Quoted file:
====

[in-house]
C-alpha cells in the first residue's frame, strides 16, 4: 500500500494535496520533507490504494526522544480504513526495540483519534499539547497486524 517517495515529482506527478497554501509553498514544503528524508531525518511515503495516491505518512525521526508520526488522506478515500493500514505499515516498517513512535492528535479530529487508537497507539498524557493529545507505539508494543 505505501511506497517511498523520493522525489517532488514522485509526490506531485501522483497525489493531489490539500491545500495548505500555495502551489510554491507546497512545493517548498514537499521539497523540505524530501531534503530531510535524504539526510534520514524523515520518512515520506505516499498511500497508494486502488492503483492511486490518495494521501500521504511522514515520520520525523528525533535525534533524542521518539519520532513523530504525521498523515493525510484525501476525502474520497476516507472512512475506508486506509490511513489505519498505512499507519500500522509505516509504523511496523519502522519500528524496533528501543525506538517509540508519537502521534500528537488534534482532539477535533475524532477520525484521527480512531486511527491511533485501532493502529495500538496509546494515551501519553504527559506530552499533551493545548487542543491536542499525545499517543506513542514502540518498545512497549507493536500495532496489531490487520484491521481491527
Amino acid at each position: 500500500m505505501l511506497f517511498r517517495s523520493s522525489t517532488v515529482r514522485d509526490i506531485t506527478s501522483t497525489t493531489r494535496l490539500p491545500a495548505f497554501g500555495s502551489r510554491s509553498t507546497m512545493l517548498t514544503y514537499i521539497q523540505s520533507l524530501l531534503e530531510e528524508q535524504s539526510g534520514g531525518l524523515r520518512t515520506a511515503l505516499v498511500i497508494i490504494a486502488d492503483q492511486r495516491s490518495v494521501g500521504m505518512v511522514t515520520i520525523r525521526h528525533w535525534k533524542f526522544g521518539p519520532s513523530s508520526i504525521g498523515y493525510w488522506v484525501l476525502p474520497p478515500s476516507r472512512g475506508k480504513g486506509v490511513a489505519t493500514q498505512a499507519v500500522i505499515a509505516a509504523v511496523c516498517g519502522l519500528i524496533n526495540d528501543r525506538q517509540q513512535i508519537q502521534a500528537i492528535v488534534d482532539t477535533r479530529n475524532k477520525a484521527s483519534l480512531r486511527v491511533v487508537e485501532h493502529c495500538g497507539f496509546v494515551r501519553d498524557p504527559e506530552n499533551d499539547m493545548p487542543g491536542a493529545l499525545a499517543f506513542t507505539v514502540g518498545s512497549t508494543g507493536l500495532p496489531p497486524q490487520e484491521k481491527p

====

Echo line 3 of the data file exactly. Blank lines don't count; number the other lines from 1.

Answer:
Amino acid at each position: 500500500m505505501l511506497f517511498r517517495s523520493s522525489t517532488v515529482r514522485d509526490i506531485t506527478s501522483t497525489t493531489r494535496l490539500p491545500a495548505f497554501g500555495s502551489r510554491s509553498t507546497m512545493l517548498t514544503y514537499i521539497q523540505s520533507l524530501l531534503e530531510e528524508q535524504s539526510g534520514g531525518l524523515r520518512t515520506a511515503l505516499v498511500i497508494i490504494a486502488d492503483q492511486r495516491s490518495v494521501g500521504m505518512v511522514t515520520i520525523r525521526h528525533w535525534k533524542f526522544g521518539p519520532s513523530s508520526i504525521g498523515y493525510w488522506v484525501l476525502p474520497p478515500s476516507r472512512g475506508k480504513g486506509v490511513a489505519t493500514q498505512a499507519v500500522i505499515a509505516a509504523v511496523c516498517g519502522l519500528i524496533n526495540d528501543r525506538q517509540q513512535i508519537q502521534a500528537i492528535v488534534d482532539t477535533r479530529n475524532k477520525a484521527s483519534l480512531r486511527v491511533v487508537e485501532h493502529c495500538g497507539f496509546v494515551r501519553d498524557p504527559e506530552n499533551d499539547m493545548p487542543g491536542a493529545l499525545a499517543f506513542t507505539v514502540g518498545s512497549t508494543g507493536l500495532p496489531p497486524q490487520e484491521k481491527p